For years - ten of them, to be exact - the Marvel Ultimate Alliance games have retreated into the kind of obscurity only wistful nostalgia can occasionally dispel. They weren’t particularly outstanding games, but they were packed full of characters, lore, and storylines pulled straight out of Marvel’s vast archive. This was back when superhero properties spawned a good game once in a blue moon, and before Robert Downey Jr’s Iron Man turned comic book geekery into a billion dollar industry.

Since then, the Marvel Cinematic Universe has come to rule the silver screen, while DC has held a firm and unyielding grip on caped video game heroism. With Avengers: Endgame having made more money than the Queen, God and JK Rowling combined, there’s never been a better time to tap into that mainstream love and brand recognition for Marvel’s sprawling cast of characters. So while it isn’t a shock to see Marvel Ultimate Alliance 3: The Black Order touch down in 2019 - complete with its own, more traditional take on Thanos and the Infinity Stones - it is surprising to see it eschew its old multiplatform ways in favour of Nintendo Switch exclusivity.

With Nintendo now on publishing duties (Activision is clearly focused purely on guaranteed money makers like Call of Duty), development duties for this third entry now sits in the hands of a Japanese studio for the first time. Unlike Raven and Vicarious Visions before it (they of CoD and Skylanders fame), Team Ninja brings years of experience working on some of the best hack ‘n’ slash games of all time in Ninja Gaiden and, more recently, the Dark Souls-esque Nioh. Which is interesting, because unlike those two series - which placed success on your speed and accuracy - The Black Order is much more of a loose arcade experience geared towards rewarding group play than punishing solo gauntlets.

Boiled down to its basic metahuman ingredients, The Black Order is a co-operative arcade brawler that enables you to fight hordes of enemies as some of your favourite Marvel superheroes and villains. When you start off you have access to only a small group of heroes (including The Avengers, the Guardians of the Galaxy and a few extras), but you’ll gradually unlock more as you progress through the main story. The real fun comes from choosing the best team of four to unite, and experimenting to see which ones work best as a squad. For instance, having a ranged character such as Scarlet Witch provides a great means of support, while Wolverine’s speed makes him deadly in the middle of a crowd.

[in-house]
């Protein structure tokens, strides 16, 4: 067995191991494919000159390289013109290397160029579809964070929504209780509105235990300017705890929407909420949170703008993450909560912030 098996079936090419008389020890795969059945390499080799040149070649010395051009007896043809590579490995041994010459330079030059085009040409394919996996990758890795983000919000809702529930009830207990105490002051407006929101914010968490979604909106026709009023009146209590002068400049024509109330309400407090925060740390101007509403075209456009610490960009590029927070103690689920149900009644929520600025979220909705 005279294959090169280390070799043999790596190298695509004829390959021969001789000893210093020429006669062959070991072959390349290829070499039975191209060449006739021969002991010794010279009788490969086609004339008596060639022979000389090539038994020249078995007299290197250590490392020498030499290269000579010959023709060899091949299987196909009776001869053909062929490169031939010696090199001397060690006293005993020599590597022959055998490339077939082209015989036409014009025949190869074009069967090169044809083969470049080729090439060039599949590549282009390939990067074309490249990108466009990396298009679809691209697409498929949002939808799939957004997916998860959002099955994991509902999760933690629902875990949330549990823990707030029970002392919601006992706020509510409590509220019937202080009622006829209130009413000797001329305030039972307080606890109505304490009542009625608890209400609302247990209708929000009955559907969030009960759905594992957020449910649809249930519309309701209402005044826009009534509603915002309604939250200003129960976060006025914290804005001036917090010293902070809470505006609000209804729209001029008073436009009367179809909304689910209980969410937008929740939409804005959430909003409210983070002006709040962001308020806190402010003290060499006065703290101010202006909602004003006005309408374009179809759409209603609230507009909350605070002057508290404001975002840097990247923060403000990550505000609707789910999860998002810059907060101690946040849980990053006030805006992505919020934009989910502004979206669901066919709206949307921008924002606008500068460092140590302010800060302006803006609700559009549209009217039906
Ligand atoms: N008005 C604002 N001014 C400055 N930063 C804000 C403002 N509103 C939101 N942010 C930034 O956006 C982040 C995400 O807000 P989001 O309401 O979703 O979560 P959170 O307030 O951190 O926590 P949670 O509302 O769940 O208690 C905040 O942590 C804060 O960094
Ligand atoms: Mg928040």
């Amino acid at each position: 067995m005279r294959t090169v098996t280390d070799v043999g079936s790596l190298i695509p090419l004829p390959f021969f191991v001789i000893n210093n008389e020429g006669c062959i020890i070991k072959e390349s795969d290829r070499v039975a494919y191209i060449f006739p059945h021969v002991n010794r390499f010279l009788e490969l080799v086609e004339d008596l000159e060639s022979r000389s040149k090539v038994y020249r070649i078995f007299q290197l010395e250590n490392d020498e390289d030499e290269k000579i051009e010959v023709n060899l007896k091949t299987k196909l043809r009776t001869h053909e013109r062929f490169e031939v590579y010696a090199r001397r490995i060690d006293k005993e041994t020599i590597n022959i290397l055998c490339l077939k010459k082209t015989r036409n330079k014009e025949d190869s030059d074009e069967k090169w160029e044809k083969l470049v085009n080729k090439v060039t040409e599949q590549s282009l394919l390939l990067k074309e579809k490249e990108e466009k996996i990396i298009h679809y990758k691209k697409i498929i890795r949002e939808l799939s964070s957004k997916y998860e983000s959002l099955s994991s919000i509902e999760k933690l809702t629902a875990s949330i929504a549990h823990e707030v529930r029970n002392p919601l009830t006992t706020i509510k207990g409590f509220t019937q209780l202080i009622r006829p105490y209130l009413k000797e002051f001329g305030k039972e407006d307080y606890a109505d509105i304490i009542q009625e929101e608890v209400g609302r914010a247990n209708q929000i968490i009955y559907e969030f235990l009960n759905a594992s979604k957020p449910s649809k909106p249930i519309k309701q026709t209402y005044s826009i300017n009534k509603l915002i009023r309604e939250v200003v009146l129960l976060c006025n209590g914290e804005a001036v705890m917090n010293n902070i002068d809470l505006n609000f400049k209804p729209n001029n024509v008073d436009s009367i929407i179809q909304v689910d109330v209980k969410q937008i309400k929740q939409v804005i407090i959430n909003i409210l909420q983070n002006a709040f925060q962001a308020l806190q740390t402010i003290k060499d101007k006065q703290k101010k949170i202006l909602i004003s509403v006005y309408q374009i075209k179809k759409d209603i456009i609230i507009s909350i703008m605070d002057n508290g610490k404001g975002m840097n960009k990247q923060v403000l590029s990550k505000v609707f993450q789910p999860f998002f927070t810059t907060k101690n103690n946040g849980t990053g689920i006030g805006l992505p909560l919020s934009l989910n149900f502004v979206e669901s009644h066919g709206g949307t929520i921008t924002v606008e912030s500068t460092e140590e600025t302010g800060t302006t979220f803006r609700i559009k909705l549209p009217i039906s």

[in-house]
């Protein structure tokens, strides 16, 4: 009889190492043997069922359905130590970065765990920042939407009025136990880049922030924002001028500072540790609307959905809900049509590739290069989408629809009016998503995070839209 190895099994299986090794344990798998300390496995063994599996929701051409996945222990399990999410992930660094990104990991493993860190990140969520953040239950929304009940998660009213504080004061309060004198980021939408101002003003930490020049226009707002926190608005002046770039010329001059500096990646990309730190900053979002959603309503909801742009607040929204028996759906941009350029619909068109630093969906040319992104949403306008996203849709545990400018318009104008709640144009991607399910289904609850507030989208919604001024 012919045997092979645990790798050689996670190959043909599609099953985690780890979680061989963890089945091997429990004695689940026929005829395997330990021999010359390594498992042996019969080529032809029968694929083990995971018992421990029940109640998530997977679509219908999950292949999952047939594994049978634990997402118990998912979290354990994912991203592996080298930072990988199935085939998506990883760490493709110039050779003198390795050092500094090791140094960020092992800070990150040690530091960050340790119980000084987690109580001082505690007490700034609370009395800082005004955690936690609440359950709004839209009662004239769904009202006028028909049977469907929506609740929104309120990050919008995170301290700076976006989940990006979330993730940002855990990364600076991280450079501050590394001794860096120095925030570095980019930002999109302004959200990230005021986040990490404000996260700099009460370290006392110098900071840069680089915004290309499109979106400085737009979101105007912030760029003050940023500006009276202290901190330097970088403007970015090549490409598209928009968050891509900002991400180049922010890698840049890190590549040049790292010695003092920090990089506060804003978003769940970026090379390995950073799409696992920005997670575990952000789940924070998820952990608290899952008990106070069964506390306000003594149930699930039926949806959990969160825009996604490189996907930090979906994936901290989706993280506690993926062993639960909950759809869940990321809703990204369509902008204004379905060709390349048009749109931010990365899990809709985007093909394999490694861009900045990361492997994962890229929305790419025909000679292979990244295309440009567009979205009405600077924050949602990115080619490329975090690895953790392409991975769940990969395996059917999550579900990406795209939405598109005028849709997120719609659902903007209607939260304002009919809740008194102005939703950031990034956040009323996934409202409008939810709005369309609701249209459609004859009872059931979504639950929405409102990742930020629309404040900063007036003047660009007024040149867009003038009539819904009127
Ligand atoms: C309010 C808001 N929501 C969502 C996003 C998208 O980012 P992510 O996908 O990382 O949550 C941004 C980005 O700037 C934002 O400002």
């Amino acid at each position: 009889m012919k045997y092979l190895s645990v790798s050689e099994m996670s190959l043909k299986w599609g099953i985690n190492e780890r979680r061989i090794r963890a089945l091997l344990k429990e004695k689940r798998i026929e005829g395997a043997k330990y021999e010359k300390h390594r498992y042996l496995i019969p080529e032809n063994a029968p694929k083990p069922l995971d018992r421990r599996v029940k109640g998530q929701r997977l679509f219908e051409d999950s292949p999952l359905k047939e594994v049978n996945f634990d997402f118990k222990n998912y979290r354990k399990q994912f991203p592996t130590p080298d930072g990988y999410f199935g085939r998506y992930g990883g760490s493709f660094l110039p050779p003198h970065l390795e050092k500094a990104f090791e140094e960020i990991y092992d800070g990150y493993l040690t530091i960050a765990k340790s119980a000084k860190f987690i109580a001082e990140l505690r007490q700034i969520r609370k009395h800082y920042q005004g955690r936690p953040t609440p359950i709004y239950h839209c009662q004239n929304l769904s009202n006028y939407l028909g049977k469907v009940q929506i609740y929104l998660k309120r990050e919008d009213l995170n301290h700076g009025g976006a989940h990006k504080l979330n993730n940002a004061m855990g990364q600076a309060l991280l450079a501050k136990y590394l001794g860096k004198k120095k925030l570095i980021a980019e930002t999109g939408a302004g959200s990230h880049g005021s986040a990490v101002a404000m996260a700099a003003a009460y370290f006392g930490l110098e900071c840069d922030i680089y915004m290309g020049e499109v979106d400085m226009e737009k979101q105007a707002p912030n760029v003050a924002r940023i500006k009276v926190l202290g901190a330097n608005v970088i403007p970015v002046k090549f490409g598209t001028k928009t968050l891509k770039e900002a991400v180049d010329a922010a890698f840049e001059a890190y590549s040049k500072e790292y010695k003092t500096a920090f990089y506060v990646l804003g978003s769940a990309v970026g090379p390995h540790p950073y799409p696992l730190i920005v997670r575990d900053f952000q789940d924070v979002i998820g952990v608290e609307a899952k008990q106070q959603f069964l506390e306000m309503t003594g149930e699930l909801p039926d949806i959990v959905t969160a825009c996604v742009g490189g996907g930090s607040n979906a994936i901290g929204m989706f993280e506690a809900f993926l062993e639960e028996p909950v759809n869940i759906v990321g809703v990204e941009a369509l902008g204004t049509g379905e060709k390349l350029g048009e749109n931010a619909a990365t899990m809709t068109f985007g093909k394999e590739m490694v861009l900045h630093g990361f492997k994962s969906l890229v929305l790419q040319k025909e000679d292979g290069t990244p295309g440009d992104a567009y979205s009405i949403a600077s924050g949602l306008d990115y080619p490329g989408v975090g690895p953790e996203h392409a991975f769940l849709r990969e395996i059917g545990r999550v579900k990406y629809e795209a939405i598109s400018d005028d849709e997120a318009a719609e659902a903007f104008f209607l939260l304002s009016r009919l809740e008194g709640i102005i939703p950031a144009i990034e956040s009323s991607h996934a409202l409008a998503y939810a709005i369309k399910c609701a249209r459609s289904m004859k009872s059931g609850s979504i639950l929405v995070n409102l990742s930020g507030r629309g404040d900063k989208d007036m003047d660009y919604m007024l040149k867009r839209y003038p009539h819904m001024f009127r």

The synergy attacks from Marvel Ultimate Alliance 2 return, and with more characters to choose from than ever before, selecting your team also poses the question of how well each hero/villain will link up with another. Thor’s electrical prowess makes him a perfect accompaniment as he increases the intensity of his thunder strikes, while Black Widow can utilise explosives to creatively control crowds. These attacks are really easy to initiate too, so all you have to do is hold ‘R’ and press the relevant direction on the D-pad. The only caveat is that you need to be relatively close to each character in order to successfully perform these group attacks, which will force you to fight a little smarter in co-op. In terms of single-player, you’ll often have to be more aware of where your other teammates are and dodge over to them to initiate the correct manoeuvre.

In practice, The Black Order plays and looks a lot like the modern LEGO Marvel Super Heroes games, what with the large roster of interchangeable characters and levels that span multiple locales from Marvel lore. There’s even the occasional environmental puzzle - such as traversing a Takeshi’s Castle-style maze full of switches and force fields - and the odd bit of platforming. But, for the most part, you’ll be running from one room to the next, smashing up a load of goons and before taking on a boss or two. It’s proof that the developer has nailed the formula that served the previous two games so well, but the wild melee nature of its combat does leave it feeling a little soulless.